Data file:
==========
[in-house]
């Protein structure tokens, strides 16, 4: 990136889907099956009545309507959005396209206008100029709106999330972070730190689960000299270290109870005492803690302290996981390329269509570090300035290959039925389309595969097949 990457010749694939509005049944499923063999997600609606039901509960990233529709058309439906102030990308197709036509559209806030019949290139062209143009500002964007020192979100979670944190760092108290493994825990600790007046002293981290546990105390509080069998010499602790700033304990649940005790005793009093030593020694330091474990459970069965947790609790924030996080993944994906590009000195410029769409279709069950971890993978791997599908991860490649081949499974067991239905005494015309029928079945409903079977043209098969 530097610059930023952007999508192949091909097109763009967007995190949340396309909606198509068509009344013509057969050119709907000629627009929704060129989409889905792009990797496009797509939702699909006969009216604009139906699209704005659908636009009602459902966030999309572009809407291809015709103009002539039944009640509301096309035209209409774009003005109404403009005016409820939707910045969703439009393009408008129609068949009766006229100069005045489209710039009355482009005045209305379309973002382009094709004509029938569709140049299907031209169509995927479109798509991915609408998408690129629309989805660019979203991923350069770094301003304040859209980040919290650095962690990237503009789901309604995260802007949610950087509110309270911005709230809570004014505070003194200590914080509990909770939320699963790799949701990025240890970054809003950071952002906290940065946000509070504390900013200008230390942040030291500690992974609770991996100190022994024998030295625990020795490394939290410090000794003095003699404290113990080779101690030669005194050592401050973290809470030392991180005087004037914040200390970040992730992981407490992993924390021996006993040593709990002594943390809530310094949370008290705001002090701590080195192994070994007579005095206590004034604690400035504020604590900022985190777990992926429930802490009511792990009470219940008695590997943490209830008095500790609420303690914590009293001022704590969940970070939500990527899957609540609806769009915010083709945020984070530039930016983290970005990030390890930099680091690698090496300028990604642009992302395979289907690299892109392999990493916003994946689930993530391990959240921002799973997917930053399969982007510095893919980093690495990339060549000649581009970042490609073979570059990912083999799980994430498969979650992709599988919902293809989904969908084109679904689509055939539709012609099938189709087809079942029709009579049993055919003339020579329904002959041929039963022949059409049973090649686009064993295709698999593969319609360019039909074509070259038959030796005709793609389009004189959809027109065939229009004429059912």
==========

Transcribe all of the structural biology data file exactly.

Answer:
[in-house]
């Protein structure tokens, strides 16, 4: 990136889907099956009545309507959005396209206008100029709106999330972070730190689960000299270290109870005492803690302290996981390329269509570090300035290959039925389309595969097949 990457010749694939509005049944499923063999997600609606039901509960990233529709058309439906102030990308197709036509559209806030019949290139062209143009500002964007020192979100979670944190760092108290493994825990600790007046002293981290546990105390509080069998010499602790700033304990649940005790005793009093030593020694330091474990459970069965947790609790924030996080993944994906590009000195410029769409279709069950971890993978791997599908991860490649081949499974067991239905005494015309029928079945409903079977043209098969 530097610059930023952007999508192949091909097109763009967007995190949340396309909606198509068509009344013509057969050119709907000629627009929704060129989409889905792009990797496009797509939702699909006969009216604009139906699209704005659908636009009602459902966030999309572009809407291809015709103009002539039944009640509301096309035209209409774009003005109404403009005016409820939707910045969703439009393009408008129609068949009766006229100069005045489209710039009355482009005045209305379309973002382009094709004509029938569709140049299907031209169509995927479109798509991915609408998408690129629309989805660019979203991923350069770094301003304040859209980040919290650095962690990237503009789901309604995260802007949610950087509110309270911005709230809570004014505070003194200590914080509990909770939320699963790799949701990025240890970054809003950071952002906290940065946000509070504390900013200008230390942040030291500690992974609770991996100190022994024998030295625990020795490394939290410090000794003095003699404290113990080779101690030669005194050592401050973290809470030392991180005087004037914040200390970040992730992981407490992993924390021996006993040593709990002594943390809530310094949370008290705001002090701590080195192994070994007579005095206590004034604690400035504020604590900022985190777990992926429930802490009511792990009470219940008695590997943490209830008095500790609420303690914590009293001022704590969940970070939500990527899957609540609806769009915010083709945020984070530039930016983290970005990030390890930099680091690698090496300028990604642009992302395979289907690299892109392999990493916003994946689930993530391990959240921002799973997917930053399969982007510095893919980093690495990339060549000649581009970042490609073979570059990912083999799980994430498969979650992709599988919902293809989904969908084109679904689509055939539709012609099938189709087809079942029709009579049993055919003339020579329904002959041929039963022949059409049973090649686009064993295709698999593969319609360019039909074509070259038959030796005709793609389009004189959809027109065939229009004429059912």